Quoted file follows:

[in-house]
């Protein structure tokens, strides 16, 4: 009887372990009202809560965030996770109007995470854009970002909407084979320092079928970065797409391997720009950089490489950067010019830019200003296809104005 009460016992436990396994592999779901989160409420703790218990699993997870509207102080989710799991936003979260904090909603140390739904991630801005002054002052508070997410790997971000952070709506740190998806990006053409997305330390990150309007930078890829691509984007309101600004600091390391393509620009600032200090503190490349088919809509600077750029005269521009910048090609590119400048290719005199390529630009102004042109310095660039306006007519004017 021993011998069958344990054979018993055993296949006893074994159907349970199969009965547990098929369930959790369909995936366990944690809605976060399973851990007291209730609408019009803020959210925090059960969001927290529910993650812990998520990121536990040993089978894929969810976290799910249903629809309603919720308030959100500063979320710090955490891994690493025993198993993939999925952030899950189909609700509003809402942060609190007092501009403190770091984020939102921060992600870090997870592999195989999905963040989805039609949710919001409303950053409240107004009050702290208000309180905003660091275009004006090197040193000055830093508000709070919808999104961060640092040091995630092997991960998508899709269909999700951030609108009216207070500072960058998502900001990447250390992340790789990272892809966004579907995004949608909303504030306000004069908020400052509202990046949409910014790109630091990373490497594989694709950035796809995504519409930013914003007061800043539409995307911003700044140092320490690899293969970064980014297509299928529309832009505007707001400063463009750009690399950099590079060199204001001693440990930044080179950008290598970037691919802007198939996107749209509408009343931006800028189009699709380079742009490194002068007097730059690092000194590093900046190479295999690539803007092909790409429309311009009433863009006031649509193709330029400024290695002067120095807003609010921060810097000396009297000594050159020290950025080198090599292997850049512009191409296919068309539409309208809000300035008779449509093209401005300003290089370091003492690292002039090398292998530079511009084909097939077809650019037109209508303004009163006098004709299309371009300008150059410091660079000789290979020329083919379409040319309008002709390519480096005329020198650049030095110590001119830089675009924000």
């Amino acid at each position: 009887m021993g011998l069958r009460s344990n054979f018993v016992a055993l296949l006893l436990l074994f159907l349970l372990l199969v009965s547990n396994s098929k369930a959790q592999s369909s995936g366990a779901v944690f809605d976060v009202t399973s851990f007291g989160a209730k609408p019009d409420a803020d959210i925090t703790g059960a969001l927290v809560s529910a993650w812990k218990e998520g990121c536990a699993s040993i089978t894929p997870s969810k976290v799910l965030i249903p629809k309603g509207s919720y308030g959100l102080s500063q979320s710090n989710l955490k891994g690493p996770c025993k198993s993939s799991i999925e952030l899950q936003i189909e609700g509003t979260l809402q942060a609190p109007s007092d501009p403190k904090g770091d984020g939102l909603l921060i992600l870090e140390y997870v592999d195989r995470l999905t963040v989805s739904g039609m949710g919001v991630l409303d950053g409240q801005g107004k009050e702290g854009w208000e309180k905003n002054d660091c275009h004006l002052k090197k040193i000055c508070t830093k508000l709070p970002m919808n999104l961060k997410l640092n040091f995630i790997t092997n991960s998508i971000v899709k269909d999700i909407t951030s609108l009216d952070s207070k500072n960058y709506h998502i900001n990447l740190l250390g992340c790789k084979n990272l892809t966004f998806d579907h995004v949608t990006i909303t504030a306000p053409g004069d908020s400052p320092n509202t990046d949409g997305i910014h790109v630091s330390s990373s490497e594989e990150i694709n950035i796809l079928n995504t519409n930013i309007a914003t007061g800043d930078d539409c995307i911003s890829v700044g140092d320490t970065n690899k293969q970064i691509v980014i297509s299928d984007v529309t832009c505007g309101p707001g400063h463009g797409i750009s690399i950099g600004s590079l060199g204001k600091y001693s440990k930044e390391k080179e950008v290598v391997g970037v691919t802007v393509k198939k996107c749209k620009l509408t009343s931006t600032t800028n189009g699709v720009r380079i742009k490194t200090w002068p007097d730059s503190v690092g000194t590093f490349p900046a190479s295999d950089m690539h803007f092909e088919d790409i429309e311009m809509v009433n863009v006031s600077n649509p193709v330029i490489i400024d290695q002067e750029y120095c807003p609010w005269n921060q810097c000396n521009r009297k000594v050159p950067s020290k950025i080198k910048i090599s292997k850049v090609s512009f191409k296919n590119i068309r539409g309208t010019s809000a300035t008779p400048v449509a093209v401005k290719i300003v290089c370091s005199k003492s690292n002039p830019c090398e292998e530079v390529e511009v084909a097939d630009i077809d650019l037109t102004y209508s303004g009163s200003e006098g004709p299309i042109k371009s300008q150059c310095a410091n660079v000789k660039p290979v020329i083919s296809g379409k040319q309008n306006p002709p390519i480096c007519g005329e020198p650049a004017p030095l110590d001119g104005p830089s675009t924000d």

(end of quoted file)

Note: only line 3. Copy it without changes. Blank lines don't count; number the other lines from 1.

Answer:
């Amino acid at each position: 009887m021993g011998l069958r009460s344990n054979f018993v016992a055993l296949l006893l436990l074994f159907l349970l372990l199969v009965s547990n396994s098929k369930a959790q592999s369909s995936g366990a779901v944690f809605d976060v009202t399973s851990f007291g989160a209730k609408p019009d409420a803020d959210i925090t703790g059960a969001l927290v809560s529910a993650w812990k218990e998520g990121c536990a699993s040993i089978t894929p997870s969810k976290v799910l965030i249903p629809k309603g509207s919720y308030g959100l102080s500063q979320s710090n989710l955490k891994g690493p996770c025993k198993s993939s799991i999925e952030l899950q936003i189909e609700g509003t979260l809402q942060a609190p109007s007092d501009p403190k904090g770091d984020g939102l909603l921060i992600l870090e140390y997870v592999d195989r995470l999905t963040v989805s739904g039609m949710g919001v991630l409303d950053g409240q801005g107004k009050e702290g854009w208000e309180k905003n002054d660091c275009h004006l002052k090197k040193i000055c508070t830093k508000l709070p970002m919808n999104l961060k997410l640092n040091f995630i790997t092997n991960s998508i971000v899709k269909d999700i909407t951030s609108l009216d952070s207070k500072n960058y709506h998502i900001n990447l740190l250390g992340c790789k084979n990272l892809t966004f998806d579907h995004v949608t990006i909303t504030a306000p053409g004069d908020s400052p320092n509202t990046d949409g997305i910014h790109v630091s330390s990373s490497e594989e990150i694709n950035i796809l079928n995504t519409n930013i309007a914003t007061g800043d930078d539409c995307i911003s890829v700044g140092d320490t970065n690899k293969q970064i691509v980014i297509s299928d984007v529309t832009c505007g309101p707001g400063h463009g797409i750009s690399i950099g600004s590079l060199g204001k600091y001693s440990k930044e390391k080179e950008v290598v391997g970037v691919t802007v393509k198939k996107c749209k620009l509408t009343s931006t600032t800028n189009g699709v720009r380079i742009k490194t200090w002068p007097d730059s503190v690092g000194t590093f490349p900046a190479s295999d950089m690539h803007f092909e088919d790409i429309e311009m809509v009433n863009v006031s600077n649509p193709v330029i490489i400024d290695q002067e750029y120095c807003p609010w005269n921060q810097c000396n521009r009297k000594v050159p950067s020290k950025i080198k910048i090599s292997k850049v090609s512009f191409k296919n590119i068309r539409g309208t010019s809000a300035t008779p400048v449509a093209v401005k290719i300003v290089c370091s005199k003492s690292n002039p830019c090398e292998e530079v390529e511009v084909a097939d630009i077809d650019l037109t102004y209508s303004g009163s200003e006098g004709p299309i042109k371009s300008q150059c310095a410091n660079v000789k660039p290979v020329i083919s296809g379409k040319q309008n306006p002709p390519i480096c007519g005329e020198p650049a004017p030095l110590d001119g104005p830089s675009t924000d």